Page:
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However, it is worth noting that the sites should be thematically related. An example of a link added to a fashion blog that leads to a site about big-box store design:

In this case, one would have to wonder whether a link to a site offering big-box store design on a fashion site is definitely a good choice.

Rel=”nofollow” in internal linking

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The rel=”nofollow” link attribute is also used in internal linking. Its main task is to block robots from going to the selected subpage. This attribute is most often used to mark login, registration or, for example, privacy policy pages. These are addresses that are useless from an SEO point of view (login/registration) or constitute duplication (privacy policy).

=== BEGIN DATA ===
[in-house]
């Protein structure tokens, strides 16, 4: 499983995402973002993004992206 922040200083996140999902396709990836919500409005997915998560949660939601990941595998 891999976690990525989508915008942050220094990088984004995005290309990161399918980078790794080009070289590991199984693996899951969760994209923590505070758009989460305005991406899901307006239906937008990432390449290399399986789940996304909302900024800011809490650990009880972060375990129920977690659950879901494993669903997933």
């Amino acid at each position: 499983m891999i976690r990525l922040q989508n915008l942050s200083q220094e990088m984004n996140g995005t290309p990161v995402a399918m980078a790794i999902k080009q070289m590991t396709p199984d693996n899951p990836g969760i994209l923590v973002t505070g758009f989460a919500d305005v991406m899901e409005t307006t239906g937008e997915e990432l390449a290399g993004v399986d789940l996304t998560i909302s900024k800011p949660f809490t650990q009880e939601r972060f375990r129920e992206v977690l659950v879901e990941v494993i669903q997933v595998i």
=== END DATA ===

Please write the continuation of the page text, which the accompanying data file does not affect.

Following Google’s announcement that rel=”nofollow” attributes would no longer be a directive, but a suggestion to robots, there were many questions and doubts about using this designation in internal linking. According to the company, the changes regarding nofollow mainly affect outbound links, and rel=”nofollow” links will still work in internal linking.

*This is not a 100 percent directive like robots.txt, in which you say they will never be indexed. But it tells us that we don’t need to focus on them so much.

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It’s worth mentioning that in 2013 Matt Cutts confirmed that it doesn’t make sense to use rel=”nofollow” for a page containing a login form.